I've installed Debian Squeeze on a Dell PowerEdge server. However, I'm facing some problem with configuring the network. Although I can ping machines inside my network, I'm unable to d0 so outside the network (google.com). The strangest thing is, I can update the packages from Debian repositories, and install them!

DNS resolution is working fine -- verified with host google.com.

I understand this should be some problem related to network configurations and/or firewall. However, am unable to figure out the issue. I would really appreciate any help.

Contents /etc/network/interfaces

# The loopback network interface
auto lo
iface lo inet loopback

auto eth0
allow-hotplug eth0
#iface eth0 inet dhcp
iface eth0 inet static

Contents of /etc/resolv.conf

domain sit.iitkgp
search sit.iitkgp

Contents of /etc/apt/apt.conf

Acquire::http::proxy "http://IP:PORT/";    # Values are actually used here
Acquire::ftp::proxy "ftp://IP:PORT/";
Acquire::https::proxy "https://IP:PORT/";


# iptables -L
Chain INPUT (policy ACCEPT)
target     prot opt source               destination         

Chain FORWARD (policy ACCEPT)
target     prot opt source               destination         

Chain OUTPUT (policy ACCEPT)
target     prot opt source               destination 


# route -n
Kernel IP routing table
Destination     Gateway         Genmask         Flags Metric Ref    Use Iface     U     0      0        0 eth0         UG    0      0        0 eth0

Near the end of this ping strace something like EAGAIN (Resource temporarily unavailable) could be seen. This message doesn't appear when I ping (successfully) an internal IP address. Please be assured that this is a new server, and more than enough disk and memory spaces are available.


Just noticed that tcptraceroute is working fine:

# tcptraceroute -i eth0 google.com
Selected device eth0, address, port 53532 for outgoing packets
Tracing the path to google.com ( on TCP port 80 (www), 30 hops max
 1  0.310 ms  0.283 ms  0.281 ms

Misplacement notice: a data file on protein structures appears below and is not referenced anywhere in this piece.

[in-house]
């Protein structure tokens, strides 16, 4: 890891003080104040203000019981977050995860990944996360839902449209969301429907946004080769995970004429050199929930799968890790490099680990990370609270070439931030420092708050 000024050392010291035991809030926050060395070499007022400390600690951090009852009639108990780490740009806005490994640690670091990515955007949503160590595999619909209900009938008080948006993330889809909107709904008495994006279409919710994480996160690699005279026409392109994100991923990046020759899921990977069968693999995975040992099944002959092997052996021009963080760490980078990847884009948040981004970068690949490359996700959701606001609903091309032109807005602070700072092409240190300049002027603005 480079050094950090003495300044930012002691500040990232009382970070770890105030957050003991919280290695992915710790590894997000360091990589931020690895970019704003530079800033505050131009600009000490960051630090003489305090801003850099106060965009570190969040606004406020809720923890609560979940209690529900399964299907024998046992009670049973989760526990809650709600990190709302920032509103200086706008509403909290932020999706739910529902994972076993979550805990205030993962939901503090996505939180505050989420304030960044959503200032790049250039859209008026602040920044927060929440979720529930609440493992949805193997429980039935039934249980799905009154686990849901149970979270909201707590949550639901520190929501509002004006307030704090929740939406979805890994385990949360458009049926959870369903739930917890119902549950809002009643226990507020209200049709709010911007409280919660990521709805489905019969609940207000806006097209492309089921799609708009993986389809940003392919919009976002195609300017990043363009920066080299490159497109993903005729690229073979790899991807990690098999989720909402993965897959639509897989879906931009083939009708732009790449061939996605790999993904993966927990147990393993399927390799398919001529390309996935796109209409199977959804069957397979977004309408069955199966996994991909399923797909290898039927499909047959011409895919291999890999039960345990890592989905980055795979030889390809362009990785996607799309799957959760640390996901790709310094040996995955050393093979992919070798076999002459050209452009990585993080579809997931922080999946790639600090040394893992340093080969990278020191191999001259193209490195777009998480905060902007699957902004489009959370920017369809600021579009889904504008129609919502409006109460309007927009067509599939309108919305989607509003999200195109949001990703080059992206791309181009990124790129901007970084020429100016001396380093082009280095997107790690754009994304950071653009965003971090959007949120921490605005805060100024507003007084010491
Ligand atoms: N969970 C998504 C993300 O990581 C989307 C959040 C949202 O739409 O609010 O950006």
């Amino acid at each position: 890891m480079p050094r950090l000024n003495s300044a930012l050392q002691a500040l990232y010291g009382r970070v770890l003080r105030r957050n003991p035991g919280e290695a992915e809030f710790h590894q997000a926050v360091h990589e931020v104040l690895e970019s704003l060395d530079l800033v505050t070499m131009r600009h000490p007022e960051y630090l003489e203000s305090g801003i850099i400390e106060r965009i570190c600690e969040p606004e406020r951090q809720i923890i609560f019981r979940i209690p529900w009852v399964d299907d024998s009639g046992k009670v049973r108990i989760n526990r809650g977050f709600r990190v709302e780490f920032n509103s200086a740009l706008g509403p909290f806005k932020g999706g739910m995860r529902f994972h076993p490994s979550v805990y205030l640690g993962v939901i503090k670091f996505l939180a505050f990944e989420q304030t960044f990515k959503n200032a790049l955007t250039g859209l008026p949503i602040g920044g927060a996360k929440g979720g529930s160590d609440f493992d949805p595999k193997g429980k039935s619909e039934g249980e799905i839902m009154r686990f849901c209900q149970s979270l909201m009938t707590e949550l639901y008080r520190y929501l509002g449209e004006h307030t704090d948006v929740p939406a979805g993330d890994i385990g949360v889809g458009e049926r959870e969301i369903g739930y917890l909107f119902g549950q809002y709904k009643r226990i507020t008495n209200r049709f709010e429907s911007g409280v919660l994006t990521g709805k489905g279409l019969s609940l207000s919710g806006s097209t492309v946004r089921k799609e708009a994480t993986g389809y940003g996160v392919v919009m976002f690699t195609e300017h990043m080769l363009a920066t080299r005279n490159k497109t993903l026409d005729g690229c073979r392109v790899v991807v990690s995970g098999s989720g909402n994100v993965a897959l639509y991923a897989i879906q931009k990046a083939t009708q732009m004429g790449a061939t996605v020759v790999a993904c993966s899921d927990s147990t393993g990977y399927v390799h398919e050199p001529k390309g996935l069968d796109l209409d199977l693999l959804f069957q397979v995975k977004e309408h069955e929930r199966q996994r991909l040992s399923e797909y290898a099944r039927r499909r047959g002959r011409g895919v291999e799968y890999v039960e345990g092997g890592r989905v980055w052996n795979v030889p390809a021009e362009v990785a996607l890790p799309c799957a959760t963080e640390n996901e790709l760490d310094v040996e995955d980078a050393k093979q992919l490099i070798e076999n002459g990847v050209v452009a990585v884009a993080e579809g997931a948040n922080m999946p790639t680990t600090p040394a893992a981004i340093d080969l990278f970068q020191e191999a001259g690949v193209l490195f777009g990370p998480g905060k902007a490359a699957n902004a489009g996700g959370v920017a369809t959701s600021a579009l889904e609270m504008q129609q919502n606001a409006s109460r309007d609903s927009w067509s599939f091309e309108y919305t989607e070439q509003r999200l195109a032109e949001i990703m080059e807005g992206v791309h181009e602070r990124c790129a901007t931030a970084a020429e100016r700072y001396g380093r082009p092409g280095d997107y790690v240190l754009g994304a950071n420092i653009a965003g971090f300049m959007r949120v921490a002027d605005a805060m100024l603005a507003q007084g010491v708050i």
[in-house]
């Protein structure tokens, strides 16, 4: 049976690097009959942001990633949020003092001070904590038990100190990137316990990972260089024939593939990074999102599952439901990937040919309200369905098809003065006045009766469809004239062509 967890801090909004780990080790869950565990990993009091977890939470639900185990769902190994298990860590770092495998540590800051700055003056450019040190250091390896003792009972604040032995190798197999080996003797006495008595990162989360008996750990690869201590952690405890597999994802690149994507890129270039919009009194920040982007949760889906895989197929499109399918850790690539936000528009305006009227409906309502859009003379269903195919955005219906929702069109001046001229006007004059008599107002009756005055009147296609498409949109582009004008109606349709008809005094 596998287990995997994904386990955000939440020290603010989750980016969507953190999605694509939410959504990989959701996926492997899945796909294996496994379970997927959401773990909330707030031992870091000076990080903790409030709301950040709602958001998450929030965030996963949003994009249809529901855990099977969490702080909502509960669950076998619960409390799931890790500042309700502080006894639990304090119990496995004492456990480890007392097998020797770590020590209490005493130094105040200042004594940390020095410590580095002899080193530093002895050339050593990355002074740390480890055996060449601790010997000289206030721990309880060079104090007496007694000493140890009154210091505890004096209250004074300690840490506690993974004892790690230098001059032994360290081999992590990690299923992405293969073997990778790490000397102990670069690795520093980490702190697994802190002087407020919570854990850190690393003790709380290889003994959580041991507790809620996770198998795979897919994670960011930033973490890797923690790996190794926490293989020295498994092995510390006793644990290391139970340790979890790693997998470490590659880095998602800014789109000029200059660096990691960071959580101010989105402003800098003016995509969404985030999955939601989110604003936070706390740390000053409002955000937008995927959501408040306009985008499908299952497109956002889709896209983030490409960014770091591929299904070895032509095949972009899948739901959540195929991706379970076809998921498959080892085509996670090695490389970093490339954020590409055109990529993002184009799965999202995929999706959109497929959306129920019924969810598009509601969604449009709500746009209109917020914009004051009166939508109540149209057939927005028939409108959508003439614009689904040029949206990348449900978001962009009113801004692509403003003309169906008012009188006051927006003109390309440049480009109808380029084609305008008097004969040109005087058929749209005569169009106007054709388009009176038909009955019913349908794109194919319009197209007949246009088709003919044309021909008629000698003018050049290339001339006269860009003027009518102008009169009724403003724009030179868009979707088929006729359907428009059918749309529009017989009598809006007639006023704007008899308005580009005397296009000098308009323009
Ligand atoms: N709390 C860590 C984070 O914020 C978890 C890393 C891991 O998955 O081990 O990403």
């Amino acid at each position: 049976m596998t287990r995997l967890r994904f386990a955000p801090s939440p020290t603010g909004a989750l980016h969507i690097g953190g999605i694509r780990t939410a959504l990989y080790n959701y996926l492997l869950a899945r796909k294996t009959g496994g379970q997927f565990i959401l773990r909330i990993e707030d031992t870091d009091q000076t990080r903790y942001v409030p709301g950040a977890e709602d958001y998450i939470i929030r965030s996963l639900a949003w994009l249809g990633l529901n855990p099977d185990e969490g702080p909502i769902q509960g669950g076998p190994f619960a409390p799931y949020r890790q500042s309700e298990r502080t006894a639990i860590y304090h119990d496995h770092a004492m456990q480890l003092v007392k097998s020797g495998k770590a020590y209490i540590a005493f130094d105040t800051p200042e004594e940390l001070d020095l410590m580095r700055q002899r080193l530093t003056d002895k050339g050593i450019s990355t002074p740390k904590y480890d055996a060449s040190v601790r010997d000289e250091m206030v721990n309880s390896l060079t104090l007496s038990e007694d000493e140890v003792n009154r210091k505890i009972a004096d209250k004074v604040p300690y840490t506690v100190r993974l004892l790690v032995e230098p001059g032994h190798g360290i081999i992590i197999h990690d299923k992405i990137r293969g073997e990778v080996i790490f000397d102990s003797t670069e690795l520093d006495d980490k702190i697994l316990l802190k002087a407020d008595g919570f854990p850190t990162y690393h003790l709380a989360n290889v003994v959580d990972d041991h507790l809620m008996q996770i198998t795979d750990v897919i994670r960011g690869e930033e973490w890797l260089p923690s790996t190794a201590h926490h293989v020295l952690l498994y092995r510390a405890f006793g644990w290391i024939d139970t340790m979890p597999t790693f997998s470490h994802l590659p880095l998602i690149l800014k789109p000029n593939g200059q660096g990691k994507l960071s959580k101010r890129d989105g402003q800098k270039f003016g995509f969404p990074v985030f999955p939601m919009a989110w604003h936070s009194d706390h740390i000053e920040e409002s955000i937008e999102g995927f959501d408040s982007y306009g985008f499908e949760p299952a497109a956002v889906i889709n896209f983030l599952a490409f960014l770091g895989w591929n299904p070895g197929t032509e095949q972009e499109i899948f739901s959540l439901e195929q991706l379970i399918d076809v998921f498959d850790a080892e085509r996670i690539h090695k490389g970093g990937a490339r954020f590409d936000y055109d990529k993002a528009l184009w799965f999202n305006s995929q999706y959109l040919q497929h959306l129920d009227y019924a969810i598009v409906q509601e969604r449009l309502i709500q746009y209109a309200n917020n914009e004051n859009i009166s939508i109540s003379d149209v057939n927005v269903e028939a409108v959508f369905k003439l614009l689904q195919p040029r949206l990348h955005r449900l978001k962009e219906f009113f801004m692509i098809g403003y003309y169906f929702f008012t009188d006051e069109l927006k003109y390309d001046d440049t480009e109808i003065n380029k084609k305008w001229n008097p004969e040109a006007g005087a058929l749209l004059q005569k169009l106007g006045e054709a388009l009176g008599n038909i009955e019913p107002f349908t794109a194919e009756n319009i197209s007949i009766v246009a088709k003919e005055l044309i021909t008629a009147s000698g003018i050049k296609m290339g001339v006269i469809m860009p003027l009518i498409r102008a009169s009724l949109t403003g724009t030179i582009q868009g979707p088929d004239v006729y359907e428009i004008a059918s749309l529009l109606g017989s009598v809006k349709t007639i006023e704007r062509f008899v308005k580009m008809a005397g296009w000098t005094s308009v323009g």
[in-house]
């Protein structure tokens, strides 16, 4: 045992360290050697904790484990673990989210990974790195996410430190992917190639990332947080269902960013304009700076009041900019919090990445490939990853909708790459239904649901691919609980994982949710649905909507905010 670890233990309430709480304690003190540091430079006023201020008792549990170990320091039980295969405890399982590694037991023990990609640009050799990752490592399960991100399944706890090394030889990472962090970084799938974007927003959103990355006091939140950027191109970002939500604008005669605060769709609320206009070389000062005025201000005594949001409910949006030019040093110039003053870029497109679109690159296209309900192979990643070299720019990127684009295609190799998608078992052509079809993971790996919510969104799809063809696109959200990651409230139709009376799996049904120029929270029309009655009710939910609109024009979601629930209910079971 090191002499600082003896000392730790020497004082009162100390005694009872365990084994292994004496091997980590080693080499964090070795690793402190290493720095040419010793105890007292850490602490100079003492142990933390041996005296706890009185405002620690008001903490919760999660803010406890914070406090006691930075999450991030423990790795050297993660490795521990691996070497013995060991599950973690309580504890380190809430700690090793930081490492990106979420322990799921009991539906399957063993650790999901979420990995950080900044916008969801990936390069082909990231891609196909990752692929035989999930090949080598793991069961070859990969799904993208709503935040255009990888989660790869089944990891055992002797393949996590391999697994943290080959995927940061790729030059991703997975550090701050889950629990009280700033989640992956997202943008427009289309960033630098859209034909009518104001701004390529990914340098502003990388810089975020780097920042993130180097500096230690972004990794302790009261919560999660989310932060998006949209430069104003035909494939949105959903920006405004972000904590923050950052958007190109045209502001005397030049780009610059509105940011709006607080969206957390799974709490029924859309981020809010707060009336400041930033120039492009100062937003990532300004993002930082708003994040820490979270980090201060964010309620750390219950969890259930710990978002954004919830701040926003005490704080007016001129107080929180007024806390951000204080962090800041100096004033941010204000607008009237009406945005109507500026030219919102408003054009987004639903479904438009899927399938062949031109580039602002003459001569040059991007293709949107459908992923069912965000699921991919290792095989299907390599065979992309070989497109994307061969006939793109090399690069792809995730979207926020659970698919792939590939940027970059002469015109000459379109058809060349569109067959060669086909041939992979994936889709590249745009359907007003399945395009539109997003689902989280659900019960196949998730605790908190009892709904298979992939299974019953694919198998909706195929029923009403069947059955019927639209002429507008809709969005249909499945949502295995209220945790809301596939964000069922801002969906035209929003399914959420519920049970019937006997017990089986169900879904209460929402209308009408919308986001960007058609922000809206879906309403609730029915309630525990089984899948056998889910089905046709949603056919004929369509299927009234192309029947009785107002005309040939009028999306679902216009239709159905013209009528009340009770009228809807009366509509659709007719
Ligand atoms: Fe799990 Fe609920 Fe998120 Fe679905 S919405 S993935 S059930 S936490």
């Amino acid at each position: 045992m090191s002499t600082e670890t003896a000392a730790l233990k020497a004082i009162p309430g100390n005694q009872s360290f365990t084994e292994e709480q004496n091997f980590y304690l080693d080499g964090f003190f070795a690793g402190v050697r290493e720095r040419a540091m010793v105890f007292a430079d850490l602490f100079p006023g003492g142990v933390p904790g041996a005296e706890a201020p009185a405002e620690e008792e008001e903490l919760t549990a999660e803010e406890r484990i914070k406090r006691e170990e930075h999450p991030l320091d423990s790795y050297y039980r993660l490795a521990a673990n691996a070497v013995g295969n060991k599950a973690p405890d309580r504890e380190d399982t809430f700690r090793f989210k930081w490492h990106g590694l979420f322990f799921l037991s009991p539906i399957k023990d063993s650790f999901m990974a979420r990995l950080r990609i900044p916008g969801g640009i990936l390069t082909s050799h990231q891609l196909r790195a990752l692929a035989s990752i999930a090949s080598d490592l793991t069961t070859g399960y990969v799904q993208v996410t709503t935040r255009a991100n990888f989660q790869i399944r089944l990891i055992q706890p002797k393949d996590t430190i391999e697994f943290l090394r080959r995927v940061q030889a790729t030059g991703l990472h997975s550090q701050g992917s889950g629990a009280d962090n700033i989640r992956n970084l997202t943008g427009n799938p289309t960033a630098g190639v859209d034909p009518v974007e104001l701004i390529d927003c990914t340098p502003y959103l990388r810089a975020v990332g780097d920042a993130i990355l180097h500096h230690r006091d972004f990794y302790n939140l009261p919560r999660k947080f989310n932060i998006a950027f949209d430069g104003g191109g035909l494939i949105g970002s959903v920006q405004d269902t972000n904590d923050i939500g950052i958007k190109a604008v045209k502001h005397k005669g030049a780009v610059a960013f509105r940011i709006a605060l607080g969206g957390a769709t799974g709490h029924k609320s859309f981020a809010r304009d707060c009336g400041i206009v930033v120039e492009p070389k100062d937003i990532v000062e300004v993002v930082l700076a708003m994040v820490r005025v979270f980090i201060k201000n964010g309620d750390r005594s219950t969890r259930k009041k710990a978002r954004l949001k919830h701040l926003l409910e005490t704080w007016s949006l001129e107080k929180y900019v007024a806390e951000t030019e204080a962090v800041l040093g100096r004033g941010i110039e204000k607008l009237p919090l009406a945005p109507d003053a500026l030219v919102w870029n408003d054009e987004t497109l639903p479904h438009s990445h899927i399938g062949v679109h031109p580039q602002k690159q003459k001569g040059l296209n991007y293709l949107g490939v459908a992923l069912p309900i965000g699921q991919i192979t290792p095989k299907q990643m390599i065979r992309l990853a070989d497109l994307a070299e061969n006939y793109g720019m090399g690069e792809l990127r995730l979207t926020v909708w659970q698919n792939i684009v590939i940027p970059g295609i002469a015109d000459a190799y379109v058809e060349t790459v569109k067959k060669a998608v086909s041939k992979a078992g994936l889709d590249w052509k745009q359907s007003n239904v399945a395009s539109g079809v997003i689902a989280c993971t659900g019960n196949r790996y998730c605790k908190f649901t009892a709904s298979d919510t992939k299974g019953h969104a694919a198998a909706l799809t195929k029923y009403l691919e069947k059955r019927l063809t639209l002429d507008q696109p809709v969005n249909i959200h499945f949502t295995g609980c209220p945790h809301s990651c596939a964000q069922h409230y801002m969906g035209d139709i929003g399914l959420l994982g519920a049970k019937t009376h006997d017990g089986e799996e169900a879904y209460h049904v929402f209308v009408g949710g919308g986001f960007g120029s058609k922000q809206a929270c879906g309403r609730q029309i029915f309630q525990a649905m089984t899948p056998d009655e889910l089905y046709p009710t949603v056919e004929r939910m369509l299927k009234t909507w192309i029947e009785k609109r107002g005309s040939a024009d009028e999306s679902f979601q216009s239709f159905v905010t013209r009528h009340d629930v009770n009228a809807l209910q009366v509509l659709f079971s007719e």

2  0.274 ms  0.253 ms  0.281 ms
 3  maa03s05-in-f16.1e100.net ( [closed]  0.141 ms  0.172 ms  0.227 ms

Update & Resolution

I believe ICMP messages are being blocked by the firewall. Also, the concerned server has no public IP address. I think that also has something to do with it. The other machine from which I could ping google.com has a public IP address.

My major concern, however, was that apt-get did work, but not lynx or wget. The problem was with the proxy environment variables. They were set in .bashrc file, but not export-ed. I had failed to notice this. Once I did export them, things are running smooth.

Thanks to all for providing insights!

  • 6
    Maybe the router(s) are set to block outgoing ICMP messages
    – Alfabravo
    Dec 13, 2011 at 20:39
  • Are other machines on the network able to ping google.com? Dec 13, 2011 at 20:45
  • I usually get downvoted for this, what good is the ping? Unless your job is to monitor google then there is no point in the ping.
    – dbasnett
    Dec 13, 2011 at 20:50
  • @dbasnett, I think google.com is likely just an example here. Dec 13, 2011 at 21:04
  • @Alfabravo: The routers doesn't block the ICMP messages.
    – Barun
    Dec 14, 2011 at 5:50

2 Answers 2


For you - A HaikuHokku.

See Your firewall.
It blocks the ICMP.
Make it not do that.

Or, more explicitly:

Ping is ICMP. DNS is UDP. Downloads are TCP.
The problem you are having is that ping is not working, which means that your firewall (or one somewhere on the network) is probably blocking ICMP.

Fix that, or have the responsible netadmin fix it, and ping will work.

  • 5
    To be pedantic/Your poem lacks nature content/Hokku not Haiku Dec 13, 2011 at 21:40
  • +1 For the Haiku/Hokku combined with a good full answer. Dec 13, 2011 at 21:42
  • 1
    @Driftpeasant Firewalls are great beasts that lie slumbering in datacenters, they wake every so often to snack on packets.
    – voretaq7
    Dec 13, 2011 at 21:56
  • No ICMP/means your packets may not make/traceable travels Dec 13, 2011 at 22:49
  • 1
    How sad must I be/To write hokku about ping/and post it online Dec 13, 2011 at 22:49

Double check your Gateway against the setting of a machine that is able to ping outside of your network.

Regular conventions (for the most part) use either the first or last available IP within a given block as the gateway. So, or Yours (although it may be correct) does look a bit off at a glance.

Have you tried using a tool like curl / wget to attempt to get anything from the actual outside world? The packges you've found could be off of your original installation media.

  • Packages are not installed from the CD. In fact, Debian netinst CD has just very few packages. I've updated them using aptitude. The IP addresses are correct -- they are taken from a working machine. Also, curl / wget / lynx -- none are working :(
    – Barun
    Dec 14, 2011 at 5:55

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